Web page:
Works in the Herald 1935

"It is all very well for us to criticise the early Victorians," said a preacher recently, "but when we think of what people will think of us in 50 years, it should make us humble."

What will men say of us in fifty years?
   Suppose the world should change and start improving.
Will some grave superman from when he hears
   Of our mad moods, and fall to stern reproving?
Or will our generation mark a "high"
   For men who go on slipping down the ladder
Till their rare seers for our vast culture sigh,
And we're looked back on with a reverent eye
   By submen who have grown a little madder?

What will they think of us?  Will them whose speed
   Outstrips the light, whose knowledge ever waxes
While wisdom wilts, whose wealth grows vast indeed --
   (Perchance to be all grabbed up in taxes) --
Will these speed kings look back with lordly scorn
   Upon this tardy age and heap reproaches
On him who once slowed down and honked his horn,
And, of each hundred meek pedestrians born,
   Slew less than ten beneath his "speeding" coaches?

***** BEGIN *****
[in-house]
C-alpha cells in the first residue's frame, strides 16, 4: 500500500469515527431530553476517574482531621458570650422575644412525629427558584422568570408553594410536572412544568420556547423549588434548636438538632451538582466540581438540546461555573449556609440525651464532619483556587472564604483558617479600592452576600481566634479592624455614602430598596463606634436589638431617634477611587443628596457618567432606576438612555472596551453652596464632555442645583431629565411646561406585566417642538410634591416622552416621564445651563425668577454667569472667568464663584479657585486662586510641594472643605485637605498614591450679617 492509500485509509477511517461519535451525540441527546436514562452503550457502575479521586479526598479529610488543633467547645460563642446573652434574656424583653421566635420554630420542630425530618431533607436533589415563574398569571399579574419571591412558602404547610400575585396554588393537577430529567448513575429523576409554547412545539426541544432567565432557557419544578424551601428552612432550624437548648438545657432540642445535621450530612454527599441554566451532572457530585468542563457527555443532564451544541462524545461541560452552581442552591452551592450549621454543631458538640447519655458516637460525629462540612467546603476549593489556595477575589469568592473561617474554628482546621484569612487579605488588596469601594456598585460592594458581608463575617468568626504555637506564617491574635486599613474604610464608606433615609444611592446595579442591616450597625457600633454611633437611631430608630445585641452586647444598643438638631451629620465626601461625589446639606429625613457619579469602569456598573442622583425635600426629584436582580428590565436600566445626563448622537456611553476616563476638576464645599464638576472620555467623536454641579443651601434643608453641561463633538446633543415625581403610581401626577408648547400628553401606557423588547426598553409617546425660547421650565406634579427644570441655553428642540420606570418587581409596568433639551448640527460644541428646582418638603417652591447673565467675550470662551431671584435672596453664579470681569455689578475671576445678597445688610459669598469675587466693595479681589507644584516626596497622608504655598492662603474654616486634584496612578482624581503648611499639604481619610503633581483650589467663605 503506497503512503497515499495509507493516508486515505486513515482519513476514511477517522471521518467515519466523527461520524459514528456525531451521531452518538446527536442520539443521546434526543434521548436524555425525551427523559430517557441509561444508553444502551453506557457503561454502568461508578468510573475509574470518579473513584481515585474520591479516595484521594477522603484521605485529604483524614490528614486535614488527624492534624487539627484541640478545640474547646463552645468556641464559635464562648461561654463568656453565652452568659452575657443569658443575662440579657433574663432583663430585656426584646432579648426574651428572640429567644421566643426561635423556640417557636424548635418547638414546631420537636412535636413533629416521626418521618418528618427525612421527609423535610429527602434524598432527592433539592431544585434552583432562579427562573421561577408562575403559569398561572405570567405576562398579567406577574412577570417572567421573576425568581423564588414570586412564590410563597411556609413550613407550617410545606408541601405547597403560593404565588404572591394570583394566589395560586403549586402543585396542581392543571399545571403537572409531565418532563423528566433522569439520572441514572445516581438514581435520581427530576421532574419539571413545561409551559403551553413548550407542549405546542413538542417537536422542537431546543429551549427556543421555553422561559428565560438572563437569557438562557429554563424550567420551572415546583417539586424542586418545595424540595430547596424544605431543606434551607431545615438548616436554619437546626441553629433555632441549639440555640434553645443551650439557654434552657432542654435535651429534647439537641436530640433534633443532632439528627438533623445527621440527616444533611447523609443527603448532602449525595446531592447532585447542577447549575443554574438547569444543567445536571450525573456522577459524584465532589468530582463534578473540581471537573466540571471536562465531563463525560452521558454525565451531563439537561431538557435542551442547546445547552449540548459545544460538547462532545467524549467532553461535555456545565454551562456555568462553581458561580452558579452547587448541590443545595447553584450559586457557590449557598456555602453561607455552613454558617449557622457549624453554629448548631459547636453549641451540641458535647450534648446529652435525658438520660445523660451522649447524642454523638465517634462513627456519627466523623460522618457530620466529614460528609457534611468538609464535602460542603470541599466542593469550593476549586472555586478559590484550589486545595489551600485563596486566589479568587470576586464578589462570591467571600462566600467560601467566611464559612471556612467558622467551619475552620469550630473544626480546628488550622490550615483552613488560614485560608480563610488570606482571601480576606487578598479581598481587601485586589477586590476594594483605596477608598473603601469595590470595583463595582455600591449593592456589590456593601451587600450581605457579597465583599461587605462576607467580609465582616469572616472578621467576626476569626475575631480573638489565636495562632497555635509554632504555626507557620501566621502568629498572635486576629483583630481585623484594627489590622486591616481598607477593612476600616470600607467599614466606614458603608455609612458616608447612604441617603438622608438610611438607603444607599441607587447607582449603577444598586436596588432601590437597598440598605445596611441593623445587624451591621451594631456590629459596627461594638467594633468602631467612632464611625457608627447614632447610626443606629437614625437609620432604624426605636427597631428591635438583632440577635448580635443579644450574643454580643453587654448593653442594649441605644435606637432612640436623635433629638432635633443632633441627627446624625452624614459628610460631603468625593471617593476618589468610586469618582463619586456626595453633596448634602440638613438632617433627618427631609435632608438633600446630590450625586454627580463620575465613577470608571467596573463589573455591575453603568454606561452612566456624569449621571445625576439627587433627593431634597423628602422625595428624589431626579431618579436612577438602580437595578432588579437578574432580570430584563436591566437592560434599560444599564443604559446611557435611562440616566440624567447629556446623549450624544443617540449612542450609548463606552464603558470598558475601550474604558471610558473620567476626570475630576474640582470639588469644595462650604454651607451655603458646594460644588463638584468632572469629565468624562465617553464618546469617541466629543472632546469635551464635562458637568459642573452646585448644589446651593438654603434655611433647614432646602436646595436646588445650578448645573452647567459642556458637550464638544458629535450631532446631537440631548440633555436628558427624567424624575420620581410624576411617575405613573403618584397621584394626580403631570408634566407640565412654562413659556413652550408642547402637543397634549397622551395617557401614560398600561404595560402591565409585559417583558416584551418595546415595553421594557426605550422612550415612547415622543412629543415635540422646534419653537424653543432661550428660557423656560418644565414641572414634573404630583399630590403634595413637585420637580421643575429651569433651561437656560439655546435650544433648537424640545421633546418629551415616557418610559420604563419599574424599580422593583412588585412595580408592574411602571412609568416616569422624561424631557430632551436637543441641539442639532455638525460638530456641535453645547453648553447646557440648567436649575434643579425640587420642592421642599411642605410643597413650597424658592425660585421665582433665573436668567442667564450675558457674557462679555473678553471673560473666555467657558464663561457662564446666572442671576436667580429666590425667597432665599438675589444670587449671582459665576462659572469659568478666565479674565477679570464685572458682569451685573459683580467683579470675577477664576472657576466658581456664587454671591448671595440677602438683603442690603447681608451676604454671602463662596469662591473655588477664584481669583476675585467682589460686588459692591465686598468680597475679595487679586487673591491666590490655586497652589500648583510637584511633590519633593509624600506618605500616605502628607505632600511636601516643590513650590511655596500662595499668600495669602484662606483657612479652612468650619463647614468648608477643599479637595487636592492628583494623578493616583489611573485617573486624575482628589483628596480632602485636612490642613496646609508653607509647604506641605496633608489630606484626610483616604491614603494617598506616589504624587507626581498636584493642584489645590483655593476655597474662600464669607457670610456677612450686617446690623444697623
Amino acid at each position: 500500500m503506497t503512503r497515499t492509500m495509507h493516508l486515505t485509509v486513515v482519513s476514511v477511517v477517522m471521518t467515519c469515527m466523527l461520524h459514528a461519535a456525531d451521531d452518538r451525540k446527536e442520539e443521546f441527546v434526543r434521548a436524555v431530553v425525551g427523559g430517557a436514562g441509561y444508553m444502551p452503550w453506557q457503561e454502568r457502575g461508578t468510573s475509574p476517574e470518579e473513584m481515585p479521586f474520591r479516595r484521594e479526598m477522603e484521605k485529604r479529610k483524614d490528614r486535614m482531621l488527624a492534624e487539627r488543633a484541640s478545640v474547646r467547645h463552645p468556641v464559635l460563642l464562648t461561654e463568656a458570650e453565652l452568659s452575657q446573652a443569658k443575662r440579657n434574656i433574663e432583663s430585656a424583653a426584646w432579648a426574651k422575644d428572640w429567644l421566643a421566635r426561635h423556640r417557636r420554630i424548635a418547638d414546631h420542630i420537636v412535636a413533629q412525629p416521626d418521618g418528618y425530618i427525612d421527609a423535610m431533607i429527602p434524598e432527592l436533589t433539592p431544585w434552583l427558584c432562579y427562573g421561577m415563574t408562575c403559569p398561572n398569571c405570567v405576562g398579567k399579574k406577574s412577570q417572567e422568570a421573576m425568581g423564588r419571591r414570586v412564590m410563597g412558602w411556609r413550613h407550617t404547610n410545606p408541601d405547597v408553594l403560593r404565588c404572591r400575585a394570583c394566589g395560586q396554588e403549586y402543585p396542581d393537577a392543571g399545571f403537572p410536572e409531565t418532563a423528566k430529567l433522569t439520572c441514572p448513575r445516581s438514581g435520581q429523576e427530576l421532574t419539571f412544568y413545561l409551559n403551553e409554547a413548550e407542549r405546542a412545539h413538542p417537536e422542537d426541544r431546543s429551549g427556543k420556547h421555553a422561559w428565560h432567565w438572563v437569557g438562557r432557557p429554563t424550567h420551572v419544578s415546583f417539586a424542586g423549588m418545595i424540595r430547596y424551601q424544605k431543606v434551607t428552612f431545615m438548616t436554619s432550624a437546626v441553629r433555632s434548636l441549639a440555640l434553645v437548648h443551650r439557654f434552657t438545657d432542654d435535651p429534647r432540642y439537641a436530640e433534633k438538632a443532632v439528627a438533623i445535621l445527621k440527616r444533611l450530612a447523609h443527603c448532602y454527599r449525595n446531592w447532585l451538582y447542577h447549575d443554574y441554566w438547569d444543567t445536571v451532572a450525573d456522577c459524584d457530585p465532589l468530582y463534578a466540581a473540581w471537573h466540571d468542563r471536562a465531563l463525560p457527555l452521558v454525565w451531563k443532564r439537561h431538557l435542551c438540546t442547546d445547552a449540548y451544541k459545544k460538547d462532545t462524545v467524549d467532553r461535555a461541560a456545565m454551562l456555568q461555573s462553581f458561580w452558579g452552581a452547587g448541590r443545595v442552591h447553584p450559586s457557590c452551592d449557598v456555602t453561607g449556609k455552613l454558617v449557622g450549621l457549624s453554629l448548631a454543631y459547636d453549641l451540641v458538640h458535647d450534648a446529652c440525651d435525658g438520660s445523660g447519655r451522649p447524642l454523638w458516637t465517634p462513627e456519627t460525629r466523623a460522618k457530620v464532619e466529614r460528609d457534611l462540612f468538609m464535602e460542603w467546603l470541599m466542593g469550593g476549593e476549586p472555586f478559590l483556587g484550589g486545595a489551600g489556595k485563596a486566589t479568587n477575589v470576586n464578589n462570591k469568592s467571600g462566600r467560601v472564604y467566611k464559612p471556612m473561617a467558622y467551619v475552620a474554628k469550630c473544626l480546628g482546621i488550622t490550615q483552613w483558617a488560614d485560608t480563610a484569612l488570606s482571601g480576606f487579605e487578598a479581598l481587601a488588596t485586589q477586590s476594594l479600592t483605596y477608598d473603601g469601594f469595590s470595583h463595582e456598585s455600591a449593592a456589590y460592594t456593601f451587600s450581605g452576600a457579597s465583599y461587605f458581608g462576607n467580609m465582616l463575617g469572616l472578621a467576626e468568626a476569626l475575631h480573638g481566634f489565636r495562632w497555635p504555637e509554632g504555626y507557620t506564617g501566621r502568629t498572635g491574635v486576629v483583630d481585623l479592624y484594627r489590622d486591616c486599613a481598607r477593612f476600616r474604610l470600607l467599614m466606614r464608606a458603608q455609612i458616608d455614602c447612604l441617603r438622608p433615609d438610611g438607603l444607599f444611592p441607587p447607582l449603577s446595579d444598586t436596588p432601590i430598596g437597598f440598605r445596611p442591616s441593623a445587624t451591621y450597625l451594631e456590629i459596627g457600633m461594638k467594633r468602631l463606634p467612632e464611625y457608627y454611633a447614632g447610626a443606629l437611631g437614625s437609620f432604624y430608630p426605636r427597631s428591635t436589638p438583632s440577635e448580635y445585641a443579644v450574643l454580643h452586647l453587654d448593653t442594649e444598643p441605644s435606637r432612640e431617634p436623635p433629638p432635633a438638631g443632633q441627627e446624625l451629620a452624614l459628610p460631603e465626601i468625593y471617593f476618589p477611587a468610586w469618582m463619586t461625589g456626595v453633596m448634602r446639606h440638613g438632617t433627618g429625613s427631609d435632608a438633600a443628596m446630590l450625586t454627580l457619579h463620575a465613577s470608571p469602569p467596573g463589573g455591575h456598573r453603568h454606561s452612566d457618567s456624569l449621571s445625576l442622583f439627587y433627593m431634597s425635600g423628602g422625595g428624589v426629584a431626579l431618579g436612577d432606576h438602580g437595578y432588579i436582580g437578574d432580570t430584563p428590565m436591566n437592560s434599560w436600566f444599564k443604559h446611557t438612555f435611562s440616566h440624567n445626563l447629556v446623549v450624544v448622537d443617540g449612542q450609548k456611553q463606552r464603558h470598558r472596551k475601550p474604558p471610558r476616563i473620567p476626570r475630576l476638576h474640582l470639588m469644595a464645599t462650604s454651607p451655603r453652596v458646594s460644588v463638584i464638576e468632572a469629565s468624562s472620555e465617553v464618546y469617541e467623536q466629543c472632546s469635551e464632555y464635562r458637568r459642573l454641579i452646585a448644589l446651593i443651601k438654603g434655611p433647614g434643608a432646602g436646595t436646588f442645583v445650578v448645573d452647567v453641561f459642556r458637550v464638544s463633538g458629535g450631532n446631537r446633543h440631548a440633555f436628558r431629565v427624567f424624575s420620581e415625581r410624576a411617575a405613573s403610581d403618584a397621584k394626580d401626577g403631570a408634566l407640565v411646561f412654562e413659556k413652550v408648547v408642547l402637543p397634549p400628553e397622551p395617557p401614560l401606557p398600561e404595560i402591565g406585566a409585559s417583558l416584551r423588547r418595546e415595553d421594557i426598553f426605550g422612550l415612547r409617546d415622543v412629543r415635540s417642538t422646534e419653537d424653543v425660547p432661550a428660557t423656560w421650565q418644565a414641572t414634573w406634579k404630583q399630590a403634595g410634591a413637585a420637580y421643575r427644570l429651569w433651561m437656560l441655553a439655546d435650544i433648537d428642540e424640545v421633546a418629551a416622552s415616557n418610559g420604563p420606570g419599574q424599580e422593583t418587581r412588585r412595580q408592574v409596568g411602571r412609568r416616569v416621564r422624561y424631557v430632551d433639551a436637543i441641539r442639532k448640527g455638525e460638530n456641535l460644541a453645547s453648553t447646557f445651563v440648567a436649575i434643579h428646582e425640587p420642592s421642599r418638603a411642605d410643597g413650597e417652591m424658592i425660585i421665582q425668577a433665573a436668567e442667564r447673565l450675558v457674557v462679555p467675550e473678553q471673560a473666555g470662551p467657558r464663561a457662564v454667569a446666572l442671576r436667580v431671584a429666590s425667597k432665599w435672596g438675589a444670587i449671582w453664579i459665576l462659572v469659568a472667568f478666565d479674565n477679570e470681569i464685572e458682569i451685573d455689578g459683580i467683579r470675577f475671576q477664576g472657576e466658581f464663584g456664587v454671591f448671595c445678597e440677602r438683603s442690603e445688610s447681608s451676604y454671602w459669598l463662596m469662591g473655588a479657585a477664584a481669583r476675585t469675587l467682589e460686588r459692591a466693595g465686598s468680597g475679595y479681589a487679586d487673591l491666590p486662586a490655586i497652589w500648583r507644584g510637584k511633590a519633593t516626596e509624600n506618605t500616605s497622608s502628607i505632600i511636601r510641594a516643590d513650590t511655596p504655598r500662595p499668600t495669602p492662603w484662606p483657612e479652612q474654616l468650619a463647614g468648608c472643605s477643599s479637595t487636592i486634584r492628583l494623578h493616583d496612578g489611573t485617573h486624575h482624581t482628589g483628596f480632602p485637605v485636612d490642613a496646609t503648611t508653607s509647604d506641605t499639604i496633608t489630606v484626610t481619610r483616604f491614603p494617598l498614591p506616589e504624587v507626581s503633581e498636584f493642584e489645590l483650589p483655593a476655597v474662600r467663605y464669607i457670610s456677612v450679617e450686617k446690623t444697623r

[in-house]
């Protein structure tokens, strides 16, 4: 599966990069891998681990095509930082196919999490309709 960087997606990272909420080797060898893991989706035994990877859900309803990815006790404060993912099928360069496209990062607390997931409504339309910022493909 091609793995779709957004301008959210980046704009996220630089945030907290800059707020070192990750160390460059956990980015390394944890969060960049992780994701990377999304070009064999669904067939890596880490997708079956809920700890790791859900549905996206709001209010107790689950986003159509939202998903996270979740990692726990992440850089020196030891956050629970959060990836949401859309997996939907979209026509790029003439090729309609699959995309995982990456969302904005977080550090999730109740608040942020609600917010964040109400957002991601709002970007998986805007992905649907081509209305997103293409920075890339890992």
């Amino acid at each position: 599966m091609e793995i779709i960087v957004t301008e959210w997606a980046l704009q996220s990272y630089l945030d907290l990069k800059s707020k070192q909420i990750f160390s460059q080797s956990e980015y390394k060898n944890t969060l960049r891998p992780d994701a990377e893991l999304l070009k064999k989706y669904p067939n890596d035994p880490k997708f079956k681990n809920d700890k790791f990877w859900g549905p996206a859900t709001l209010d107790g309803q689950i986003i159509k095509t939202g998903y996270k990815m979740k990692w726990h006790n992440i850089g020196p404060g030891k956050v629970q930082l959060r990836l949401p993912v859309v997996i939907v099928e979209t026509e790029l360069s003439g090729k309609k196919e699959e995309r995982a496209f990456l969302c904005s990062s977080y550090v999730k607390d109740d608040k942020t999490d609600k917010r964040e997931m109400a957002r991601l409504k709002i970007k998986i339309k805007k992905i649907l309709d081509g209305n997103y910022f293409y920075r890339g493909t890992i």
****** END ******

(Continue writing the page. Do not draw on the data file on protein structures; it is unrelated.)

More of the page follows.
What will their ladies think, come fifty years?
   Are we to be despised by female highbrows?
Or by "neo-cuties," with enamelled cars,
   Noses be-ringed and quite devoid of eyebrows?
Or will the race, perchance be cleft in two:
   One part, bluestockings, scientists and sages;
The other, "baby-dolls" and "dumb-bells" who,
With their sleek shieks, when tom-toms are taboo,
   Seek sillier pleasures thro' ... stone ages.

What will men think?  Will men be wont to drink?
   Should war and hectic peace at last have ended
The frantic haste that lured men to the brink
   Of nothingness?  When silence has descended
O'er all the earth, save where the wild ass brays
   Thro' fresh-sprung forests and the world knows leisure --
That leisure lost to men in olden days --
And bird and beast, new taught in Wisdom's ways,
   Accept with humble thanks earth's teeming treasure.

Herald, 18 September 1935, p6

Copyright © Perry Middlemiss 2004-07